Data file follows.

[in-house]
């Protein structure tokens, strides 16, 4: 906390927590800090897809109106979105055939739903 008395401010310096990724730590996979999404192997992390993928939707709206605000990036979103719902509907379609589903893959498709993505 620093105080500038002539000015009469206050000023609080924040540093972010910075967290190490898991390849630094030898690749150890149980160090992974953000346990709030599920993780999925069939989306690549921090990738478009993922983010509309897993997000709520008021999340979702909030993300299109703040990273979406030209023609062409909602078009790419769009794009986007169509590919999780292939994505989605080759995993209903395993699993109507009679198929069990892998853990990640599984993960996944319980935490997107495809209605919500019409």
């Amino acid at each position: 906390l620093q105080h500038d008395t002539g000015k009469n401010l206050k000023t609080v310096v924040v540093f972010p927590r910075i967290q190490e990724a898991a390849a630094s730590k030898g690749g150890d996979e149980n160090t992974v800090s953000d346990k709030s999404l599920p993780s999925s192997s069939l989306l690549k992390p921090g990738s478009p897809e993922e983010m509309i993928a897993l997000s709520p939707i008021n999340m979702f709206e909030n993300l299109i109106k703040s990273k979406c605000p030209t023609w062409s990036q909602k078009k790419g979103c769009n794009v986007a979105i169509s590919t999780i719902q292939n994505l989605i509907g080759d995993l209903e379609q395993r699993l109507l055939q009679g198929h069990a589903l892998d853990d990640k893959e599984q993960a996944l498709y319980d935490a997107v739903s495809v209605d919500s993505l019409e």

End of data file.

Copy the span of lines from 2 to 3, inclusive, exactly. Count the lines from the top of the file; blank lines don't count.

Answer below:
């Protein structure tokens, strides 16, 4: 906390927590800090897809109106979105055939739903 008395401010310096990724730590996979999404192997992390993928939707709206605000990036979103719902509907379609589903893959498709993505 620093105080500038002539000015009469206050000023609080924040540093972010910075967290190490898991390849630094030898690749150890149980160090992974953000346990709030599920993780999925069939989306690549921090990738478009993922983010509309897993997000709520008021999340979702909030993300299109703040990273979406030209023609062409909602078009790419769009794009986007169509590919999780292939994505989605080759995993209903395993699993109507009679198929069990892998853990990640599984993960996944319980935490997107495809209605919500019409």
């Amino acid at each position: 906390l620093q105080h500038d008395t002539g000015k009469n401010l206050k000023t609080v310096v924040v540093f972010p927590r910075i967290q190490e990724a898991a390849a630094s730590k030898g690749g150890d996979e149980n160090t992974v800090s953000d346990k709030s999404l599920p993780s999925s192997s069939l989306l690549k992390p921090g990738s478009p897809e993922e983010m509309i993928a897993l997000s709520p939707i008021n999340m979702f709206e909030n993300l299109i109106k703040s990273k979406c605000p030209t023609w062409s990036q909602k078009k790419g979103c769009n794009v986007a979105i169509s590919t999780i719902q292939n994505l989605i509907g080759d995993l209903e379609q395993r699993l109507l055939q009679g198929h069990a589903l892998d853990d990640k893959e599984q993960a996944l498709y319980d935490a997107v739903s495809v209605d919500s993505l019409e």